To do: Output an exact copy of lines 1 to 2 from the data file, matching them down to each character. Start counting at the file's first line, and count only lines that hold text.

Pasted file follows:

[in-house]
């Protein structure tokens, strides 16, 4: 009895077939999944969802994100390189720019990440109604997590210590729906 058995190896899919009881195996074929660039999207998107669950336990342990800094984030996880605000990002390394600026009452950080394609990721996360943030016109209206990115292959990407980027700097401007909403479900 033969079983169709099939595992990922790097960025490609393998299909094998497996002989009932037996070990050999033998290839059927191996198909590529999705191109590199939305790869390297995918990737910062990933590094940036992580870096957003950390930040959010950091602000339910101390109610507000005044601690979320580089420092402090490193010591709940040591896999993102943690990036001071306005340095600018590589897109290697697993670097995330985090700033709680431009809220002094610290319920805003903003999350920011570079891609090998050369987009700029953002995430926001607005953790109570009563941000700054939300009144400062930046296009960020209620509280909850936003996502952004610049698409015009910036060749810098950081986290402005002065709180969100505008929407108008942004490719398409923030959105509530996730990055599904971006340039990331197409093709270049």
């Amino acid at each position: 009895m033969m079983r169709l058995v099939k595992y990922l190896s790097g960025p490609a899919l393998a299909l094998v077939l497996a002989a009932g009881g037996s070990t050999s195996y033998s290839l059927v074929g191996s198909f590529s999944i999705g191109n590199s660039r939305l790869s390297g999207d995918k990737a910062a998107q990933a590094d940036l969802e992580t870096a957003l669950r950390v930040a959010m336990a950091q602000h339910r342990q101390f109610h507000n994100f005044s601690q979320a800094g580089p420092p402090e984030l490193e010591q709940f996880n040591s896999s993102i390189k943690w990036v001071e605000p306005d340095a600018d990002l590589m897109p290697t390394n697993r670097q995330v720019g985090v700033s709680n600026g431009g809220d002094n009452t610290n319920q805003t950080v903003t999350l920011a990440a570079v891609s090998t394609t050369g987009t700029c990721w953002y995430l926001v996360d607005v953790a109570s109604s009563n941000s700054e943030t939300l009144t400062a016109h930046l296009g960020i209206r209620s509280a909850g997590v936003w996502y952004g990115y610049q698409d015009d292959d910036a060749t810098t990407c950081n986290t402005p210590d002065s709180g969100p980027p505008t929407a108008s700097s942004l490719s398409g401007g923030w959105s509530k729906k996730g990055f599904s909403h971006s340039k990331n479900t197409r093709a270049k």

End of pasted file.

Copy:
[in-house]
């Protein structure tokens, strides 16, 4: 009895077939999944969802994100390189720019990440109604997590210590729906 058995190896899919009881195996074929660039999207998107669950336990342990800094984030996880605000990002390394600026009452950080394609990721996360943030016109209206990115292959990407980027700097401007909403479900 033969079983169709099939595992990922790097960025490609393998299909094998497996002989009932037996070990050999033998290839059927191996198909590529999705191109590199939305790869390297995918990737910062990933590094940036992580870096957003950390930040959010950091602000339910101390109610507000005044601690979320580089420092402090490193010591709940040591896999993102943690990036001071306005340095600018590589897109290697697993670097995330985090700033709680431009809220002094610290319920805003903003999350920011570079891609090998050369987009700029953002995430926001607005953790109570009563941000700054939300009144400062930046296009960020209620509280909850936003996502952004610049698409015009910036060749810098950081986290402005002065709180969100505008929407108008942004490719398409923030959105509530996730990055599904971006340039990331197409093709270049």